Serge stands alone in a failing attempt to numb himself. He has decided to abandon Kid, who lies wracked with pain from the lethal toxin that spreads throughout her body. Kid saved their lives and yet, when she needs him the most, Serge runs away. Was he having a panic attack? Does he mean to leave her entirely? A silent protagonist won’t say.
But I made the decision. I was in control of Serge’s actions. I abandoned Kid. I was Tony Kushner writing Louis into Angels in America. I looked at my life and my flaws, and as much as I wished I weren’t, I knew that I was capable of this. Many times, we have the ability to recognize our failings, but so often we fall short of permanent change. And as Serge slowly walks through this floating village, I am met by a lone guitar, plucked with absolute adherence to our shared fragility. I’m surprised. This isn’t what judgement sounds like; it’s what I’ve known empathy to be. In that moment, I didn’t need to be told that I was right, because I wasn’t. What I needed was someone to tell me that it was okay to be wrong, and this is exactly what “Guldove (Another World)” accomplished. This is music at its best: identification and evocation twisting around each other like snakes, creating synthesis from mutual understanding.
Chrono Cross is frequently cited by its fans as having one of the greatest soundtracks of all time, and as of quite recently, I’d include myself among those fans. Originally composed by Mitsuda Yasunori as his fifth main work, I have no fears or quarrels in simply stating their beauty as timeless. There is a power at work in Mitsuda’s pieces that gives them the space to be rearranged, reworked, and recontextualized, and among the many YouTube covers, remix albums, and previous performances, the album Chrono Cross Orchestral Arrangement shines. And if it is the finale that Mitsuda-san claims it to be, it is a worthy send-off.
The eight tracks on this album take the PlayStation’s legendary sound chip and give it a glistening polish. Beginning with the fateful, classic theme of “Scars of Time,” we are transported to a lush landscape of twinkling piano and distant bells, safely couched in the swell of violins and brass. Around one minute in, we are introduced to the track proper, and though I cannot possibly adore the string melody of the original more, I am happy to report that Mariam Abounnasr’s decision to give more focus to a full-throated brass section gives the song a sense of grandeur all its own.
Meanwhile, Takeoka Tomomichi’s take on the mournful “Bound By Fate” manages to capture the cavernous regret that made meeting Miguel such a heartbreaking affair. The restraint Tomomichi shows in this arrangement speaks to the wonder he had when he first saw a commercial for the game, and to his own reverence for original track. Perhaps I would have liked to hear more of a departure from Mitsuda on this, but given the gravitas of “Bound by Fate,” I find this decision respectable, especially after the magic Tomomichi manages to find with a lesser track.
I will sing the praises of Chrono Cross’ soundtrack for decades, gladly going to bat for 98.5% of Mitsuda’s 67 pieces. However, I am unable to hold my tongue on “Whirlwind.” Originally known as “Gale” when released for the Super Famicom Satellaview’s Radical Dreamers, Mitsuda’s original take was a fascinating two-minute morsel, featuring some clanging, industrial percussion and an eerie (if low-quality) synth melody. Fast forward to 1999, and “Gale” is “Whirlwind,” Chrono Cross’ main battle theme. The clang is more subdued in favor of a greater emphasis on a xylophone-like tone and a fiddle that I frankly find quite obnoxious. The version of “Whirlwind” found on this album is simply more dynamic, less a collage of experimental sounds than a unified whole. The track invokes the peril and danger of fighting massive dragons and cosmic horrors much more effectively than Mitsuda’s original. What I found to be Chrono Cross’ one musical weakness has become a complete gem on this album.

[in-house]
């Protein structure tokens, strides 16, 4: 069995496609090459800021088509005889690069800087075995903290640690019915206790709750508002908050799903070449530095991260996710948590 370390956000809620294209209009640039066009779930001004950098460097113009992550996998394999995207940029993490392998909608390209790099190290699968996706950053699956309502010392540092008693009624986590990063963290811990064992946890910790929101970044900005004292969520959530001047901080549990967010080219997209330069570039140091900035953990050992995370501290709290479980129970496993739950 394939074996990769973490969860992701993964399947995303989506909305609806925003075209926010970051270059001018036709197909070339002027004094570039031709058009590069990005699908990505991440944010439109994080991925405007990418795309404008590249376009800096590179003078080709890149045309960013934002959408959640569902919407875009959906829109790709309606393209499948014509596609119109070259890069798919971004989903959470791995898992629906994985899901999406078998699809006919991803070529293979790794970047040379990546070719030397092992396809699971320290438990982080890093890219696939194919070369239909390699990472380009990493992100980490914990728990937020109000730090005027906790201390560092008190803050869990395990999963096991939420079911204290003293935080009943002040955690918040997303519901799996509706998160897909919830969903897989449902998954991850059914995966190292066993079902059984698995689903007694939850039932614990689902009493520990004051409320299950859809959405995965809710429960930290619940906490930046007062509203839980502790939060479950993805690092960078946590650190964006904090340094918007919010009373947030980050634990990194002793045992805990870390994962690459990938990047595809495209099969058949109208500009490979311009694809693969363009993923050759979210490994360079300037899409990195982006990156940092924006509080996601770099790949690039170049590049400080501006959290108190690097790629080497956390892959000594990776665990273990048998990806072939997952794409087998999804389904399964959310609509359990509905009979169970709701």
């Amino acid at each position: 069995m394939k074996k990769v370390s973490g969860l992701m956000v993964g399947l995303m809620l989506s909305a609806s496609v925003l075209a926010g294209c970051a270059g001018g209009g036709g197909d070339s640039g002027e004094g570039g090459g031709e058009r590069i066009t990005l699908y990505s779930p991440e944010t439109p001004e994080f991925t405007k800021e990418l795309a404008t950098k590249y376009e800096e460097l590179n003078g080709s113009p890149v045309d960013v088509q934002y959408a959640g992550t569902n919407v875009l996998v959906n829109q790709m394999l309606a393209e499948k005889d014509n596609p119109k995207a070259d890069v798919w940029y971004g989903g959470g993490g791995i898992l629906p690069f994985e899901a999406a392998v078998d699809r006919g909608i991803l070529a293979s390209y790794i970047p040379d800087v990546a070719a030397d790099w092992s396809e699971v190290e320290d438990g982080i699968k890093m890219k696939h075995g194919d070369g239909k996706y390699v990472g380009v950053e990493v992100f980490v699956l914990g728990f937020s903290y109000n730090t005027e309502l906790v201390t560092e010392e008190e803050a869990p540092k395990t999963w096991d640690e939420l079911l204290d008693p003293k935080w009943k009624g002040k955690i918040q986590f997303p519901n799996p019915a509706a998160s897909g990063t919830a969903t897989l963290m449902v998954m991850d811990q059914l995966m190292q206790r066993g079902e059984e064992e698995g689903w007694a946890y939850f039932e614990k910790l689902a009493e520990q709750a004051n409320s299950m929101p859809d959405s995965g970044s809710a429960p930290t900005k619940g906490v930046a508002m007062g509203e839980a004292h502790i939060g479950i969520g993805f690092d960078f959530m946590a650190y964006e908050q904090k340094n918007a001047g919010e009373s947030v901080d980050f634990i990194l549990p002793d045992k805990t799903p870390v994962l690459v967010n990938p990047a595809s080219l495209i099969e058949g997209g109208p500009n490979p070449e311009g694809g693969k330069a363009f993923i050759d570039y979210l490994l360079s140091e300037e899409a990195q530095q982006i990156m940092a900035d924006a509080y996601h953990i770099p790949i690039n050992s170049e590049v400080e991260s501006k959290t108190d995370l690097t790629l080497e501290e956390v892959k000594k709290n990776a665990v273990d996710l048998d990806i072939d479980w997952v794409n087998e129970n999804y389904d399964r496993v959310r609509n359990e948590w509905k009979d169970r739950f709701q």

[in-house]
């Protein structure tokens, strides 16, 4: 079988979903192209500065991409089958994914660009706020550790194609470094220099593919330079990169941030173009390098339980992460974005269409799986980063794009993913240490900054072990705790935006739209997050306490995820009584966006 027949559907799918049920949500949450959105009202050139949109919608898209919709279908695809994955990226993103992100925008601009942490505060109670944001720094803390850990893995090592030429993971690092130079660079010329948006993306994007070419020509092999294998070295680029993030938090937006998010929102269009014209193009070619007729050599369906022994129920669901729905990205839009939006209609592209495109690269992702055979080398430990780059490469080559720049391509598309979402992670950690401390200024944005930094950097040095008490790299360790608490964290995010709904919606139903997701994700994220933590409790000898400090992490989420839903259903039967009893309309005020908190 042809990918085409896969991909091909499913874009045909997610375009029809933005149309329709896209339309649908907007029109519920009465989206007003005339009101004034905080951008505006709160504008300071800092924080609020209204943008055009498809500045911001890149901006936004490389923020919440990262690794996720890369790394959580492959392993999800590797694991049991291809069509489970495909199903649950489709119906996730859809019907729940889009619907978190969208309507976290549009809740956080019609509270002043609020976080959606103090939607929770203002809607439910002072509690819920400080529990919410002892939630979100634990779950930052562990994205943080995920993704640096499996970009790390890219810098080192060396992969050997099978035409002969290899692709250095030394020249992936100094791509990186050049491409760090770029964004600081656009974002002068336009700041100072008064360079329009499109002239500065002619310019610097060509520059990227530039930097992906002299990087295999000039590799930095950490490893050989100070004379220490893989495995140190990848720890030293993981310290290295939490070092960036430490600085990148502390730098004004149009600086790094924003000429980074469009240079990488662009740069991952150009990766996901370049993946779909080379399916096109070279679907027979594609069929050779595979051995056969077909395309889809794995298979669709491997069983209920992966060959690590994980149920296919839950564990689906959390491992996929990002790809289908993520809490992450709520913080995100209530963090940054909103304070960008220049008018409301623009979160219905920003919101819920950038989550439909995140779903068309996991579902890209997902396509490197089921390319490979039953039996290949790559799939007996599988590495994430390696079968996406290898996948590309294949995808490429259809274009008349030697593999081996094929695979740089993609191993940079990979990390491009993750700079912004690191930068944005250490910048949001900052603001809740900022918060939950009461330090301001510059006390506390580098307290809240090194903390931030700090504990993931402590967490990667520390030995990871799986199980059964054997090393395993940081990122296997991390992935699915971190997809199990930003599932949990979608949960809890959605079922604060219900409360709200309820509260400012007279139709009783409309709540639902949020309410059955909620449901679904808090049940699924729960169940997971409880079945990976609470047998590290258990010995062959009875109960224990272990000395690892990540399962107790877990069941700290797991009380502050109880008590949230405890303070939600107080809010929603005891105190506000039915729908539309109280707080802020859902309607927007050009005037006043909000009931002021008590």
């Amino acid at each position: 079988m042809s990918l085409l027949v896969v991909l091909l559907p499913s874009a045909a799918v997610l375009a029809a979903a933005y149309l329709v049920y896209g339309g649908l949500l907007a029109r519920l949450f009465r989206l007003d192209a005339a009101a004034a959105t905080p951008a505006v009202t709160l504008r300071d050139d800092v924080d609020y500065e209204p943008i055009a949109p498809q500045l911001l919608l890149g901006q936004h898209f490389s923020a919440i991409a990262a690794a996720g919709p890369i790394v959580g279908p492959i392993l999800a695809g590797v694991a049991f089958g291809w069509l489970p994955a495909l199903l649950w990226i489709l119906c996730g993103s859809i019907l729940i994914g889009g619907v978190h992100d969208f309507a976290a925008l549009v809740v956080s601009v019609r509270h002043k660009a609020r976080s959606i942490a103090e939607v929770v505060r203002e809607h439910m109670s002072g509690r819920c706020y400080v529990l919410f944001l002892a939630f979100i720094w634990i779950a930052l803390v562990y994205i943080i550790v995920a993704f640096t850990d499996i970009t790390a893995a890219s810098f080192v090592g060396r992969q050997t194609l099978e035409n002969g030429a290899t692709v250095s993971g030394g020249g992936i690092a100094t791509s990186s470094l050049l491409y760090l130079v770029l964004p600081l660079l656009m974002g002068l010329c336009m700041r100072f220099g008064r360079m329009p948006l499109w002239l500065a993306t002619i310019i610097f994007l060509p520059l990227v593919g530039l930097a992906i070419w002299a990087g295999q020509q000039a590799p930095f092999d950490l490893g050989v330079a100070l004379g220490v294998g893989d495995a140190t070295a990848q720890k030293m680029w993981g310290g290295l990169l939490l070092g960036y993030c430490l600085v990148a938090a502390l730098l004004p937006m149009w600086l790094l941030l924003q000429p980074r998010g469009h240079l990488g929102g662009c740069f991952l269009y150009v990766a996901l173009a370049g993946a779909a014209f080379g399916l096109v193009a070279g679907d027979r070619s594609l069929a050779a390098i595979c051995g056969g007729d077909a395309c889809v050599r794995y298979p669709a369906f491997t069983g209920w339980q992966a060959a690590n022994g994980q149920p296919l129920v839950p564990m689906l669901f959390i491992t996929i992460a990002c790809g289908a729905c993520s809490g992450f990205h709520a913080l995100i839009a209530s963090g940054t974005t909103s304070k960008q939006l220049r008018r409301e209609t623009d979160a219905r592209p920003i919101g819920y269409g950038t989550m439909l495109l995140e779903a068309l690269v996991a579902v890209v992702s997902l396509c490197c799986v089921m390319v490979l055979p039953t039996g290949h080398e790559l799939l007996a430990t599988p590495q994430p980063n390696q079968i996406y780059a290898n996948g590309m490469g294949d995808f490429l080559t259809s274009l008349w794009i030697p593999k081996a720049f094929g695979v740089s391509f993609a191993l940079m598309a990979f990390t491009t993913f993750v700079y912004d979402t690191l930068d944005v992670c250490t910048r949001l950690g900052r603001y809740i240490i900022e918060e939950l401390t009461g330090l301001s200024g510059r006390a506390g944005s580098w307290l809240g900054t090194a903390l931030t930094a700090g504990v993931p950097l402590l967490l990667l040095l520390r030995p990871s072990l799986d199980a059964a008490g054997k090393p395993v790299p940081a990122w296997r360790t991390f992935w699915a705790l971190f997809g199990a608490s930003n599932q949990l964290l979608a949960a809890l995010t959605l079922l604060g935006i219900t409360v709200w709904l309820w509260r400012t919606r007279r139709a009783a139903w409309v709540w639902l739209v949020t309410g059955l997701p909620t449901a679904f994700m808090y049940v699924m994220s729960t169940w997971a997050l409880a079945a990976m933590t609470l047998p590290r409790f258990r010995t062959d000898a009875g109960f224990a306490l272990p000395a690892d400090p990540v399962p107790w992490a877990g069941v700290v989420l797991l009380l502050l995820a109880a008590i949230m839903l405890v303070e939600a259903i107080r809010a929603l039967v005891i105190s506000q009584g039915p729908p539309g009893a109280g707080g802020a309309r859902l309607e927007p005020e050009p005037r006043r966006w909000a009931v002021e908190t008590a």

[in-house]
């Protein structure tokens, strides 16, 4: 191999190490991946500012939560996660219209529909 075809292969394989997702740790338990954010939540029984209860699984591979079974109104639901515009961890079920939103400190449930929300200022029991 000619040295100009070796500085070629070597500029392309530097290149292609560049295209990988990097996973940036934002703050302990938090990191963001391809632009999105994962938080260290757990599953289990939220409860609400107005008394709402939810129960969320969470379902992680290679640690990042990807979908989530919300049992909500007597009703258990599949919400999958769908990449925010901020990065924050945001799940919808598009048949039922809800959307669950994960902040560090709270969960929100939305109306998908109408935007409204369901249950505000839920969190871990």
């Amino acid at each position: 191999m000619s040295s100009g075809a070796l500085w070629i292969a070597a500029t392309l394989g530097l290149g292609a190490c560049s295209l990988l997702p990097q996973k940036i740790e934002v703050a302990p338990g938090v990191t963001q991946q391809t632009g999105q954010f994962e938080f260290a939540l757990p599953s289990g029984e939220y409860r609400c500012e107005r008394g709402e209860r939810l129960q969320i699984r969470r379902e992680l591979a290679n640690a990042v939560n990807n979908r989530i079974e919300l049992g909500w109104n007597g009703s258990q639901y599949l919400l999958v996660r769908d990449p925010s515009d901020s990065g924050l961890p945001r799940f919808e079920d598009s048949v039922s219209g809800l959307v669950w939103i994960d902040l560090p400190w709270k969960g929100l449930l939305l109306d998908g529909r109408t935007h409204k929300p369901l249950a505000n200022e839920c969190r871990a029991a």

As a singer, the absence of vocals on Orchestral Arrangement takes some getting used to, as I’m sure it will for many other listeners. The introduction of a harp and flute on Yamashita Kosuke’s “Radical Dreamers” is lovely, but I do find myself more drawn to the original’s supple guitars and the quavering, inimitable stylings of Mitose Noriko’s singing. “Dragon God” remains as threatening and overwhelming as ever, the mystical chants being overthrown in a bombastic coup d’etat of positively filthy trumpets. In this reimagining, it is more befitting of the excesses of its title. And finally, “The Girl Who Stole The Stars” remains an impossibly gorgeous lullaby, and no matter how the piece is performed. Whether graced with gentle coos or the most tender of bells, I will be reduced to nothing but rubble.
Chrono Cross Orchestral Arrangements is an excellent showcase for the versatility of Mitsuda Yasunori’s compositions. Some tracks exist as a heartfelt “thank you” to some of the greatest music of a generation, while others mark more uncharted territory from an original work of pure genius. Yes, this album could have been more ambitious and the composers more confident in their own vision on some tracks, but when asked to give your take on what may be the definitive JRPG soundtrack, you may find trouble even touching the left turn signal, much less giving your hands the necessary power to rotate the wheel. Chrono Cross is often forgotten in favor of its much beloved older brother Chrono Trigger, but the songs found within are transcendent, empathic masterpieces.
Oh, and when the time comes, save Kid.